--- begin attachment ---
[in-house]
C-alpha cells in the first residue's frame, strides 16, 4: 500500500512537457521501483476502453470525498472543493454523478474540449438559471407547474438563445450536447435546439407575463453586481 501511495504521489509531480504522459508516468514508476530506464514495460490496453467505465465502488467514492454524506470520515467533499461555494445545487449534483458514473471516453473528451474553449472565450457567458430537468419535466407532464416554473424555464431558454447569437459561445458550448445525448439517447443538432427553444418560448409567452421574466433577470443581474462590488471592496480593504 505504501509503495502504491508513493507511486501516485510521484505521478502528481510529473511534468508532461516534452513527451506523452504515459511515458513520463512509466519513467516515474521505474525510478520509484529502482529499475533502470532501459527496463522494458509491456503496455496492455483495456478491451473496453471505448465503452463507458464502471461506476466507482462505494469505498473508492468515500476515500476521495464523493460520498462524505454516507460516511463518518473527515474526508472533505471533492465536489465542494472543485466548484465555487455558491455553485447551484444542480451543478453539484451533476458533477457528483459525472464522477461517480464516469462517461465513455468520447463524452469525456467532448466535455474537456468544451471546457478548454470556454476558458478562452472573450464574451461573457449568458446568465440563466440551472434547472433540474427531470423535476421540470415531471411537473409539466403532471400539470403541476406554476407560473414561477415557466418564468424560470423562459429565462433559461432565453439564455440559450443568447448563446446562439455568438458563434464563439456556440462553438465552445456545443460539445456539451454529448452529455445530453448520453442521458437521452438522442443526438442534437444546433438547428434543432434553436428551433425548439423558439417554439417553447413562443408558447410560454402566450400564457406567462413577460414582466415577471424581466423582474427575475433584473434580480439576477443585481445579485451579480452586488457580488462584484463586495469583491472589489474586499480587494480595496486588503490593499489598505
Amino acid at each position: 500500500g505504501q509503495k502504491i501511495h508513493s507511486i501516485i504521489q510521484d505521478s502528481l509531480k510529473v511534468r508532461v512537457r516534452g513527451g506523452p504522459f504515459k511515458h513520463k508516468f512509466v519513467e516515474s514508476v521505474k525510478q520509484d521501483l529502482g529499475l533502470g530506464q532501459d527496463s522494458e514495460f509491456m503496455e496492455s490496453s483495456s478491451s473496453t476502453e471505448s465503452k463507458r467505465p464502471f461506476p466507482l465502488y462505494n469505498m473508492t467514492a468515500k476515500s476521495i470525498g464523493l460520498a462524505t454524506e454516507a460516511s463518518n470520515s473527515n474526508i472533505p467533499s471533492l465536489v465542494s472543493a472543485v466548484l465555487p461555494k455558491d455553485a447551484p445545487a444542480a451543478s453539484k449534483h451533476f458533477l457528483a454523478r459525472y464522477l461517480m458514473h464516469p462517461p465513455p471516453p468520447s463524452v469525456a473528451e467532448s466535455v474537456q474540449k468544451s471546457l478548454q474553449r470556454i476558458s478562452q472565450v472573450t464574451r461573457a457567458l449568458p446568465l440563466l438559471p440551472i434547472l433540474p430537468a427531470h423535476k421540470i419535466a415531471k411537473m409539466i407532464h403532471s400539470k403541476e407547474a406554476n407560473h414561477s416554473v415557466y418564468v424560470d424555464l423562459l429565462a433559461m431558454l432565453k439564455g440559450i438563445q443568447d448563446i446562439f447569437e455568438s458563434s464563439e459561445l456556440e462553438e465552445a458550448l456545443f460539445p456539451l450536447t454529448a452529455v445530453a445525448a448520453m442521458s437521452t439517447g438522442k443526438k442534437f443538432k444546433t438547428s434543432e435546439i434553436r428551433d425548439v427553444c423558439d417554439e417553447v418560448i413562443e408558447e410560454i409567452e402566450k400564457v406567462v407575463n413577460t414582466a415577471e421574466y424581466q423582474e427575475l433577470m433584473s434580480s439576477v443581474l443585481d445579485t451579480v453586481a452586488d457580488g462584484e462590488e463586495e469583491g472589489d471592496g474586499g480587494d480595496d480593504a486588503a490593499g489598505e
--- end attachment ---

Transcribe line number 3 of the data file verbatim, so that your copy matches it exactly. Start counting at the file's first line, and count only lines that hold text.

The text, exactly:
Amino acid at each position: 500500500g505504501q509503495k502504491i501511495h508513493s507511486i501516485i504521489q510521484d505521478s502528481l509531480k510529473v511534468r508532461v512537457r516534452g513527451g506523452p504522459f504515459k511515458h513520463k508516468f512509466v519513467e516515474s514508476v521505474k525510478q520509484d521501483l529502482g529499475l533502470g530506464q532501459d527496463s522494458e514495460f509491456m503496455e496492455s490496453s483495456s478491451s473496453t476502453e471505448s465503452k463507458r467505465p464502471f461506476p466507482l465502488y462505494n469505498m473508492t467514492a468515500k476515500s476521495i470525498g464523493l460520498a462524505t454524506e454516507a460516511s463518518n470520515s473527515n474526508i472533505p467533499s471533492l465536489v465542494s472543493a472543485v466548484l465555487p461555494k455558491d455553485a447551484p445545487a444542480a451543478s453539484k449534483h451533476f458533477l457528483a454523478r459525472y464522477l461517480m458514473h464516469p462517461p465513455p471516453p468520447s463524452v469525456a473528451e467532448s466535455v474537456q474540449k468544451s471546457l478548454q474553449r470556454i476558458s478562452q472565450v472573450t464574451r461573457a457567458l449568458p446568465l440563466l438559471p440551472i434547472l433540474p430537468a427531470h423535476k421540470i419535466a415531471k411537473m409539466i407532464h403532471s400539470k403541476e407547474a406554476n407560473h414561477s416554473v415557466y418564468v424560470d424555464l423562459l429565462a433559461m431558454l432565453k439564455g440559450i438563445q443568447d448563446i446562439f447569437e455568438s458563434s464563439e459561445l456556440e462553438e465552445a458550448l456545443f460539445p456539451l450536447t454529448a452529455v445530453a445525448a448520453m442521458s437521452t439517447g438522442k443526438k442534437f443538432k444546433t438547428s434543432e435546439i434553436r428551433d425548439v427553444c423558439d417554439e417553447v418560448i413562443e408558447e410560454i409567452e402566450k400564457v406567462v407575463n413577460t414582466a415577471e421574466y424581466q423582474e427575475l433577470m433584473s434580480s439576477v443581474l443585481d445579485t451579480v453586481a452586488d457580488g462584484e462590488e463586495e469583491g472589489d471592496g474586499g480587494d480595496d480593504a486588503a490593499g489598505e